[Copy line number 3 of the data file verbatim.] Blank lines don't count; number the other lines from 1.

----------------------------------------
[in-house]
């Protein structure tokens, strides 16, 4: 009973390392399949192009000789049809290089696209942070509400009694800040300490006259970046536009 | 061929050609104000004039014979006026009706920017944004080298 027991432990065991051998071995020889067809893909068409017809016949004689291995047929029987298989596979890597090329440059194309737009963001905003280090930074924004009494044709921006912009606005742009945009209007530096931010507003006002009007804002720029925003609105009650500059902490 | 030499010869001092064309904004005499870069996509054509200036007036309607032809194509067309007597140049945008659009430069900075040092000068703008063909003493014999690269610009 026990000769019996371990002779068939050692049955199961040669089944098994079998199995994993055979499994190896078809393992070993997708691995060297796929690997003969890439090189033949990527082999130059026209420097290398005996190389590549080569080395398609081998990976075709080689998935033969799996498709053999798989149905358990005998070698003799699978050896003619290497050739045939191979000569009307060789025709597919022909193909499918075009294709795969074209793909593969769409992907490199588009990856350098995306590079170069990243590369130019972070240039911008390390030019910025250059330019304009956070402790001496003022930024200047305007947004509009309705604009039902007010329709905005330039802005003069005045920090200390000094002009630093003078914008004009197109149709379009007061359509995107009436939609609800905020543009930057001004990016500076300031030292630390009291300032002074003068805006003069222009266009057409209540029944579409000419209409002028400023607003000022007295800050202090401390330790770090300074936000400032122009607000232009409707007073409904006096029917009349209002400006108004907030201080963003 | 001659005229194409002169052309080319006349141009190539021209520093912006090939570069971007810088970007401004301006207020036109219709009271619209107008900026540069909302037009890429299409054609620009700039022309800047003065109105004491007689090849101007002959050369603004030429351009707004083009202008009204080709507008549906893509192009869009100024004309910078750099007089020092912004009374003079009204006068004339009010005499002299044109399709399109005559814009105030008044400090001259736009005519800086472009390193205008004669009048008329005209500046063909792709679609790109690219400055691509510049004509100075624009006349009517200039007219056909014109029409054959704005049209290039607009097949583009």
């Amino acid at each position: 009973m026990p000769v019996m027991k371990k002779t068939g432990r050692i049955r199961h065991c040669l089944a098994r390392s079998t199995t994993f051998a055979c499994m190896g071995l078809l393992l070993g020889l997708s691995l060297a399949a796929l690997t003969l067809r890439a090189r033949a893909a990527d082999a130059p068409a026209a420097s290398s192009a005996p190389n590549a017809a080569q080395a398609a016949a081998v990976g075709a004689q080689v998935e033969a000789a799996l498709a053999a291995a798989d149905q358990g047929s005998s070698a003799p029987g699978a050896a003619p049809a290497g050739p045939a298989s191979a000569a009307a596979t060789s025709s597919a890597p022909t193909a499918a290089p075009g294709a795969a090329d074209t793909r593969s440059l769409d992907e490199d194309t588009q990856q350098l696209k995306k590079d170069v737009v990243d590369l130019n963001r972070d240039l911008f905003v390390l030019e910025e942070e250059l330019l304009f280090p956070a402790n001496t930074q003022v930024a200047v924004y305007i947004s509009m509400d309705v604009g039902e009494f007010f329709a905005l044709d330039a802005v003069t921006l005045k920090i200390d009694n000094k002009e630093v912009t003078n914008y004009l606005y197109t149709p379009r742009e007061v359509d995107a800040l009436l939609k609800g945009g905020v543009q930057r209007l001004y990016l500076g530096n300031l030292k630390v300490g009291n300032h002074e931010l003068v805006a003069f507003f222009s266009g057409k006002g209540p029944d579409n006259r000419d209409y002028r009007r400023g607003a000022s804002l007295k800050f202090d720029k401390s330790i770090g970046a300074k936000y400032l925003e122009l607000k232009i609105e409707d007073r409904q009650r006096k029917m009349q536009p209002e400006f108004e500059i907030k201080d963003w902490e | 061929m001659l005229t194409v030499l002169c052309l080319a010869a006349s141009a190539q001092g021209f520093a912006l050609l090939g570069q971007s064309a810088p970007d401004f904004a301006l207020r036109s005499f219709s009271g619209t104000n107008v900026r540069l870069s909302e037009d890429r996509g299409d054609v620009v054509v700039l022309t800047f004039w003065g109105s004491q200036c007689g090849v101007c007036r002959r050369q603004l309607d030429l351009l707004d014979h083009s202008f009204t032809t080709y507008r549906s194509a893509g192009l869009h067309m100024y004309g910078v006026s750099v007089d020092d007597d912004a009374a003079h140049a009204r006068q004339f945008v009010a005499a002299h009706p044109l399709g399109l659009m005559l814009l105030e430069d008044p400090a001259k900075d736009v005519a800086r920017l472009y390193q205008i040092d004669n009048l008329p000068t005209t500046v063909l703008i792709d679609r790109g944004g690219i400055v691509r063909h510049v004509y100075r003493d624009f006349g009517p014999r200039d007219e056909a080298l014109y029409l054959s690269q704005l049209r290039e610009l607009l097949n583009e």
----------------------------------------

């Amino acid at each position: 009973m026990p000769v019996m027991k371990k002779t068939g432990r050692i049955r199961h065991c040669l089944a098994r390392s079998t199995t994993f051998a055979c499994m190896g071995l078809l393992l070993g020889l997708s691995l060297a399949a796929l690997t003969l067809r890439a090189r033949a893909a990527d082999a130059p068409a026209a420097s290398s192009a005996p190389n590549a017809a080569q080395a398609a016949a081998v990976g075709a004689q080689v998935e033969a000789a799996l498709a053999a291995a798989d149905q358990g047929s005998s070698a003799p029987g699978a050896a003619p049809a290497g050739p045939a298989s191979a000569a009307a596979t060789s025709s597919a890597p022909t193909a499918a290089p075009g294709a795969a090329d074209t793909r593969s440059l769409d992907e490199d194309t588009q990856q350098l696209k995306k590079d170069v737009v990243d590369l130019n963001r972070d240039l911008f905003v390390l030019e910025e942070e250059l330019l304009f280090p956070a402790n001496t930074q003022v930024a200047v924004y305007i947004s509009m509400d309705v604009g039902e009494f007010f329709a905005l044709d330039a802005v003069t921006l005045k920090i200390d009694n000094k002009e630093v912009t003078n914008y004009l606005y197109t149709p379009r742009e007061v359509d995107a800040l009436l939609k609800g945009g905020v543009q930057r209007l001004y990016l500076g530096n300031l030292k630390v300490g009291n300032h002074e931010l003068v805006a003069f507003f222009s266009g057409k006002g209540p029944d579409n006259r000419d209409y002028r009007r400023g607003a000022s804002l007295k800050f202090d720029k401390s330790i770090g970046a300074k936000y400032l925003e122009l607000k232009i609105e409707d007073r409904q009650r006096k029917m009349q536009p209002e400006f108004e500059i907030k201080d963003w902490e | 061929m001659l005229t194409v030499l002169c052309l080319a010869a006349s141009a190539q001092g021209f520093a912006l050609l090939g570069q971007s064309a810088p970007d401004f904004a301006l207020r036109s005499f219709s009271g619209t104000n107008v900026r540069l870069s909302e037009d890429r996509g299409d054609v620009v054509v700039l022309t800047f004039w003065g109105s004491q200036c007689g090849v101007c007036r002959r050369q603004l309607d030429l351009l707004d014979h083009s202008f009204t032809t080709y507008r549906s194509a893509g192009l869009h067309m100024y004309g910078v006026s750099v007089d020092d007597d912004a009374a003079h140049a009204r006068q004339f945008v009010a005499a002299h009706p044109l399709g399109l659009m005559l814009l105030e430069d008044p400090a001259k900075d736009v005519a800086r920017l472009y390193q205008i040092d004669n009048l008329p000068t005209t500046v063909l703008i792709d679609r790109g944004g690219i400055v691509r063909h510049v004509y100075r003493d624009f006349g009517p014999r200039d007219e056909a080298l014109y029409l054959s690269q704005l049209r290039e610009l607009l097949n583009e």